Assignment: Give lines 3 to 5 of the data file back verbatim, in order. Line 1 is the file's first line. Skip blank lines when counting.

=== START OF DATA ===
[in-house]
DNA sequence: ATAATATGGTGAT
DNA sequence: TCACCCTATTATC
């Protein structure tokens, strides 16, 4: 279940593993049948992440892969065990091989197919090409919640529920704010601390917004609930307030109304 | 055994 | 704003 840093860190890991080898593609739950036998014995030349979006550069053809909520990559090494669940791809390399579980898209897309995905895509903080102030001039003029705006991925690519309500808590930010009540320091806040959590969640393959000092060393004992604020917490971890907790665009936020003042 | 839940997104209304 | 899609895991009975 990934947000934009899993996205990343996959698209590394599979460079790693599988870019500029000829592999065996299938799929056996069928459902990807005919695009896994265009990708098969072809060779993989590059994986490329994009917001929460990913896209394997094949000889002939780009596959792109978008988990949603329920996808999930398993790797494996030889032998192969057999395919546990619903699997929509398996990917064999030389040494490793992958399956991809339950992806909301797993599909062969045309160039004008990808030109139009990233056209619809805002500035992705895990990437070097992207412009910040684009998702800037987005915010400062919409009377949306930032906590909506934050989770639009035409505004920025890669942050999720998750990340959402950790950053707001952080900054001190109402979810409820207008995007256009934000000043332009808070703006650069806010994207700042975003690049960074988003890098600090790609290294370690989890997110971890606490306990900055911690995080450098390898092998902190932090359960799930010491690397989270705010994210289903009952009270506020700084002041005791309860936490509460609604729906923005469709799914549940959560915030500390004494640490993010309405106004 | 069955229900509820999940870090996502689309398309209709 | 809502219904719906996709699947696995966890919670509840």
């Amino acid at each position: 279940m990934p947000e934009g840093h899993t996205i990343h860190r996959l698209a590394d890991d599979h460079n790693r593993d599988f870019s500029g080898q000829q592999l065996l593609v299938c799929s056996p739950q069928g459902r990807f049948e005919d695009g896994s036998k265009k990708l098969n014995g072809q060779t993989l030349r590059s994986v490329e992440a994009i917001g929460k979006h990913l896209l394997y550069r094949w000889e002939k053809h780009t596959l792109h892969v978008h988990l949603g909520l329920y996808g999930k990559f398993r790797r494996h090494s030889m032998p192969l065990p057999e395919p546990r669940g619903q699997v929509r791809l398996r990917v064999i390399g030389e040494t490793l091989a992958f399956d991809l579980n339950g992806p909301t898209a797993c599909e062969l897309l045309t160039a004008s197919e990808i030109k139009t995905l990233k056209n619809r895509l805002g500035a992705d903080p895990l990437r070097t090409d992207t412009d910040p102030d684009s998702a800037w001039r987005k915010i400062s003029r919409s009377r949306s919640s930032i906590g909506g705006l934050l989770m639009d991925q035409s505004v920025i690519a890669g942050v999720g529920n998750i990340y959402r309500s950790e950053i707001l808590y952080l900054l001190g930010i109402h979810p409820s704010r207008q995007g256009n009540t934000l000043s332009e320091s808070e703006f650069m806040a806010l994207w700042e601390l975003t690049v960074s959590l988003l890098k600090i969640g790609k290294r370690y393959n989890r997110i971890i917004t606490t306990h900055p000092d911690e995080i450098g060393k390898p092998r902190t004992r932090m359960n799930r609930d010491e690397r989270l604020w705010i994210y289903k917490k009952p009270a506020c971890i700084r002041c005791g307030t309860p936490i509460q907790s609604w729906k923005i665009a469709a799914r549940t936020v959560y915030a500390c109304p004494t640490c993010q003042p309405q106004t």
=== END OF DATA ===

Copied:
DNA sequence: TCACCCTATTATC
């Protein structure tokens, strides 16, 4: 279940593993049948992440892969065990091989197919090409919640529920704010601390917004609930307030109304 | 055994 | 704003 840093860190890991080898593609739950036998014995030349979006550069053809909520990559090494669940791809390399579980898209897309995905895509903080102030001039003029705006991925690519309500808590930010009540320091806040959590969640393959000092060393004992604020917490971890907790665009936020003042 | 839940997104209304 | 899609895991009975 990934947000934009899993996205990343996959698209590394599979460079790693599988870019500029000829592999065996299938799929056996069928459902990807005919695009896994265009990708098969072809060779993989590059994986490329994009917001929460990913896209394997094949000889002939780009596959792109978008988990949603329920996808999930398993790797494996030889032998192969057999395919546990619903699997929509398996990917064999030389040494490793992958399956991809339950992806909301797993599909062969045309160039004008990808030109139009990233056209619809805002500035992705895990990437070097992207412009910040684009998702800037987005915010400062919409009377949306930032906590909506934050989770639009035409505004920025890669942050999720998750990340959402950790950053707001952080900054001190109402979810409820207008995007256009934000000043332009808070703006650069806010994207700042975003690049960074988003890098600090790609290294370690989890997110971890606490306990900055911690995080450098390898092998902190932090359960799930010491690397989270705010994210289903009952009270506020700084002041005791309860936490509460609604729906923005469709799914549940959560915030500390004494640490993010309405106004 | 069955229900509820999940870090996502689309398309209709 | 809502219904719906996709699947696995966890919670509840």
């Amino acid at each position: 279940m990934p947000e934009g840093h899993t996205i990343h860190r996959l698209a590394d890991d599979h460079n790693r593993d599988f870019s500029g080898q000829q592999l065996l593609v299938c799929s056996p739950q069928g459902r990807f049948e005919d695009g896994s036998k265009k990708l098969n014995g072809q060779t993989l030349r590059s994986v490329e992440a994009i917001g929460k979006h990913l896209l394997y550069r094949w000889e002939k053809h780009t596959l792109h892969v978008h988990l949603g909520l329920y996808g999930k990559f398993r790797r494996h090494s030889m032998p192969l065990p057999e395919p546990r669940g619903q699997v929509r791809l398996r990917v064999i390399g030389e040494t490793l091989a992958f399956d991809l579980n339950g992806p909301t898209a797993c599909e062969l897309l045309t160039a004008s197919e990808i030109k139009t995905l990233k056209n619809r895509l805002g500035a992705d903080p895990l990437r070097t090409d992207t412009d910040p102030d684009s998702a800037w001039r987005k915010i400062s003029r919409s009377r949306s919640s930032i906590g909506g705006l934050l989770m639009d991925q035409s505004v920025i690519a890669g942050v999720g529920n998750i990340y959402r309500s950790e950053i707001l808590y952080l900054l001190g930010i109402h979810p409820s704010r207008q995007g256009n009540t934000l000043s332009e320091s808070e703006f650069m806040a806010l994207w700042e601390l975003t690049v960074s959590l988003l890098k600090i969640g790609k290294r370690y393959n989890r997110i971890i917004t606490t306990h900055p000092d911690e995080i450098g060393k390898p092998r902190t004992r932090m359960n799930r609930d010491e690397r989270l604020w705010i994210y289903k917490k009952p009270a506020c971890i700084r002041c005791g307030t309860p936490i509460q907790s609604w729906k923005i665009a469709a799914r549940t936020v959560y915030a500390c109304p004494t640490c993010q003042p309405q106004t």